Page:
Honestly, from where I stand, I've come to believe that there are very few wrong ways to enjoy horses. Assuming you're healthy, safe, and having fun.... Well, there's really no need to explain why. Just have at it, right? It hardly matters what you do with horses or how you do it if those simple boxes are checked off the list, IMO. We don't have to agree on tactics or methods or whatever when we all share this same intent.

pc Amy Flemming Waters
Realistically, what are horses even doing in 2019? It's easy to become so consumed by our own little performance / sport horse universe that we forget about the rest of the horses out there... But they're still there haha. And not just in other areas of sport, either.

Consider every other avenue in which horses work for a living: the countless lesson ponies and schoolies around the world; the therapeutic riding horses; all those anonymous strings of trail horses on beaches, at the Grand Canyon, and everywhere in between; the NYC carriage horses; Baltimore's arabbers; Amish plow horses; working ranch horses; etc etc etc.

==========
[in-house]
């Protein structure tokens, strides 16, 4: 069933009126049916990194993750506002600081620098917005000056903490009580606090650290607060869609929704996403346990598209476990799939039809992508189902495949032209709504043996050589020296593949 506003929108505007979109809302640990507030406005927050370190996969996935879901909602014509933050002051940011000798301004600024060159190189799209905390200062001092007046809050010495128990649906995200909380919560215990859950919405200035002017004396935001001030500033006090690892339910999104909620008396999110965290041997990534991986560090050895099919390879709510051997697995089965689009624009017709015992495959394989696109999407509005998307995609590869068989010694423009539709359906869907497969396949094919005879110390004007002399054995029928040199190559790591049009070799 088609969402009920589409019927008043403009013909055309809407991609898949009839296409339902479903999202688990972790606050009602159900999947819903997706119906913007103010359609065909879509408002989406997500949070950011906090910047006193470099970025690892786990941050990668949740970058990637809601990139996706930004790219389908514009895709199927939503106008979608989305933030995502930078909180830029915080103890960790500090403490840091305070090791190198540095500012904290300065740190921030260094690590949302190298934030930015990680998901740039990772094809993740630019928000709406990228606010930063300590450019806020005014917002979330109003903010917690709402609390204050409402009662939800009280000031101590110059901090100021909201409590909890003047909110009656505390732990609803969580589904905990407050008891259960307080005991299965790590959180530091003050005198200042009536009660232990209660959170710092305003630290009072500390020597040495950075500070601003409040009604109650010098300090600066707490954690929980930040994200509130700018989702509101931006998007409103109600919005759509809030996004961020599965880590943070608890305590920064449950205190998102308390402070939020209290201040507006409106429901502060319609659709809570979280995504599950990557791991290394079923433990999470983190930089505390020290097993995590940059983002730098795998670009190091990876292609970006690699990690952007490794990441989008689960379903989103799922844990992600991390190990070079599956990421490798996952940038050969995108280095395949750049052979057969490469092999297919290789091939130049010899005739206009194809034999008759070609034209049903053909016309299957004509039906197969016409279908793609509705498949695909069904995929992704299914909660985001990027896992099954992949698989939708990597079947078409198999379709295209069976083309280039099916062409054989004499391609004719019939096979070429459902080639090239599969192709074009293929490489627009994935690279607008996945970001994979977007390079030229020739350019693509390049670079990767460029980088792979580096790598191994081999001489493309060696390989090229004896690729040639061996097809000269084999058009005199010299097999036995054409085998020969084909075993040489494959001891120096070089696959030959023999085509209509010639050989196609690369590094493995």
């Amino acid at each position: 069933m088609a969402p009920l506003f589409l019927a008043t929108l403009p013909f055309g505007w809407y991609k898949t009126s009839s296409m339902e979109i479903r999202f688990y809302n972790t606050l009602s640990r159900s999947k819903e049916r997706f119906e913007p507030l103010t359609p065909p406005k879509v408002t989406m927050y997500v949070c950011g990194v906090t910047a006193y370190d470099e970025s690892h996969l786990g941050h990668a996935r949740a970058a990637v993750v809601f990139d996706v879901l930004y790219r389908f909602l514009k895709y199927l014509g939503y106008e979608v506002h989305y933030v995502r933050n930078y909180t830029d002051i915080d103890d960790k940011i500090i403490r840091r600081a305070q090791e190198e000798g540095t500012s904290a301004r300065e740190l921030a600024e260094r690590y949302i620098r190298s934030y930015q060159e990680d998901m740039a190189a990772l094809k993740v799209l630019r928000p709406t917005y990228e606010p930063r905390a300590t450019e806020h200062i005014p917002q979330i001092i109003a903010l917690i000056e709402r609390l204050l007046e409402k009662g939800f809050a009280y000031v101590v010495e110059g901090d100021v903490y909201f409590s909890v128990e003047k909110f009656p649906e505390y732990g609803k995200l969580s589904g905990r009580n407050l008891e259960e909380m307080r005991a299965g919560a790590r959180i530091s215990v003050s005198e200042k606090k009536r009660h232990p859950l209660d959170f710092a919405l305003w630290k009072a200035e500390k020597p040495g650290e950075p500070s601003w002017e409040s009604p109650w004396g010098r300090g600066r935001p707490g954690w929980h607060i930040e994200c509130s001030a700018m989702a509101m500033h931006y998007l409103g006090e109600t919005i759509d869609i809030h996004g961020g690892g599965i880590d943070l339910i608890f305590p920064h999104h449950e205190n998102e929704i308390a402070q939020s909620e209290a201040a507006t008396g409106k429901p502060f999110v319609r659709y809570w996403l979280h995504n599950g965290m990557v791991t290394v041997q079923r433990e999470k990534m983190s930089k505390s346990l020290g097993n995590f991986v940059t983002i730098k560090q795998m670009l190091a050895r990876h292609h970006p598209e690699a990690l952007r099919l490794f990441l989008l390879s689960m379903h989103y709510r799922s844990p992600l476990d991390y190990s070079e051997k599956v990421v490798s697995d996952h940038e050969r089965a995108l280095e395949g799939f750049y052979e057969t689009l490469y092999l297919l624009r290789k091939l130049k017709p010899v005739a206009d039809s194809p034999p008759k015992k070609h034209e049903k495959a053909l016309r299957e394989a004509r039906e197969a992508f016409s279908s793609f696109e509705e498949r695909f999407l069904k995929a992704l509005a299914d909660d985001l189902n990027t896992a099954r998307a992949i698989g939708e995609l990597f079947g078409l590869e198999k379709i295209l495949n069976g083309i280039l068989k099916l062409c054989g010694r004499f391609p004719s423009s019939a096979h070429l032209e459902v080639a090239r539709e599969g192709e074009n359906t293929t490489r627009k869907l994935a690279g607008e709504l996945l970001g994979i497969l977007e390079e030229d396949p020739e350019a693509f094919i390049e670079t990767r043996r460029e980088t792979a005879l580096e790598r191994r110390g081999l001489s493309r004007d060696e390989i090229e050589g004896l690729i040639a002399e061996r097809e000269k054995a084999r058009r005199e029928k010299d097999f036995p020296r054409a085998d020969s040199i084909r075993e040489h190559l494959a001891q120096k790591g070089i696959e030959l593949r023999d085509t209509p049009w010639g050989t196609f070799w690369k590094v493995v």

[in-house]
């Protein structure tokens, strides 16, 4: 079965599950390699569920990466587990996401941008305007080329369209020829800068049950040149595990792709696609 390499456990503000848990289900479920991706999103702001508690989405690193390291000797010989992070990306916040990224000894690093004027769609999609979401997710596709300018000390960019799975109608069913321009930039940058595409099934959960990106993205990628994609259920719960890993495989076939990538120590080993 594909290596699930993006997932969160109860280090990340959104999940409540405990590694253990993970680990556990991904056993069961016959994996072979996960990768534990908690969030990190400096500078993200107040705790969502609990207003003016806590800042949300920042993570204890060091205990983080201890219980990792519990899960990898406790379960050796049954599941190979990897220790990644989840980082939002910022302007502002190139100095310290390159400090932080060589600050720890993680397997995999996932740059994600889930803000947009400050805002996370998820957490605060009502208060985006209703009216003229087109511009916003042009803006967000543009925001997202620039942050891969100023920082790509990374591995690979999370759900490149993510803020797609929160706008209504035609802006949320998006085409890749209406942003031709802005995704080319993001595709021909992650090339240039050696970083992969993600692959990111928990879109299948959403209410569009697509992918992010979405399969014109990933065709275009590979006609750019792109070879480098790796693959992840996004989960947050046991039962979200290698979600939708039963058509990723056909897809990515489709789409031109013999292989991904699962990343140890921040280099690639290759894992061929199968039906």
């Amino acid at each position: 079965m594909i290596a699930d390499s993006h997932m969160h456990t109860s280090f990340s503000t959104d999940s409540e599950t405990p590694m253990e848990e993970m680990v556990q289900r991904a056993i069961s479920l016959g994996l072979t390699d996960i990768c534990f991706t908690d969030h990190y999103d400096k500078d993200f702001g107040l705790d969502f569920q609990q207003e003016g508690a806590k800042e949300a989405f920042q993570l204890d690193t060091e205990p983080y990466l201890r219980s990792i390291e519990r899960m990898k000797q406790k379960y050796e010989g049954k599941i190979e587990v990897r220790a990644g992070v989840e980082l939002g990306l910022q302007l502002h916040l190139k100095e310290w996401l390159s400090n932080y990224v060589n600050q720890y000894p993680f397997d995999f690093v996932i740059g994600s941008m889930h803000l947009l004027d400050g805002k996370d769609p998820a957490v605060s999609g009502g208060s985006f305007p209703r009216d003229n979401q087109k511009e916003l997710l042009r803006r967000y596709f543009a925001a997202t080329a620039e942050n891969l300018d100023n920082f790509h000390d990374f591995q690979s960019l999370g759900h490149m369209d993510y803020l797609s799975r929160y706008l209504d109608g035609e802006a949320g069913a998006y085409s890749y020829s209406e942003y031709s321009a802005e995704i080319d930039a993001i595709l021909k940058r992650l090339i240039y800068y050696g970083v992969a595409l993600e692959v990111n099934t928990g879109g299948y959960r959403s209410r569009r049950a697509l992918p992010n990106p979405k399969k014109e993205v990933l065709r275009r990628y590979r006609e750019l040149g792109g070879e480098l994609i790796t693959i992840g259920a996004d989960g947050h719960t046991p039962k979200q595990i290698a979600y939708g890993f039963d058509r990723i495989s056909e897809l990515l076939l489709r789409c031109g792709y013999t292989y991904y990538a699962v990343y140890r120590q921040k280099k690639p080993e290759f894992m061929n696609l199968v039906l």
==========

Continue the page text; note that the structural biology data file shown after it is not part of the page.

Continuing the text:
pc Amy Flemming Waters
Most of those horses lead lives far, far different from the average adult amateur-owned horse. Although even within the world of privately owned horses, there's still extreme diversity. The pasture pets, half-lame trail horses still getting ridden, kids' ponies, horses in rigorous professional training programs, and horses owned by the imperfect, averagely skilled rider.

There are also extreme variances in horse lifestyles around the world completely independent of the horse's job title. Just consider the vast differences between East and West Coast horse keeping.

pc Amy Flemming Waters
Again tho, from where I stand, I don't really see very many "wrong" ways to enjoy horses in our lives provided everyone is healthy, safe, and having fun.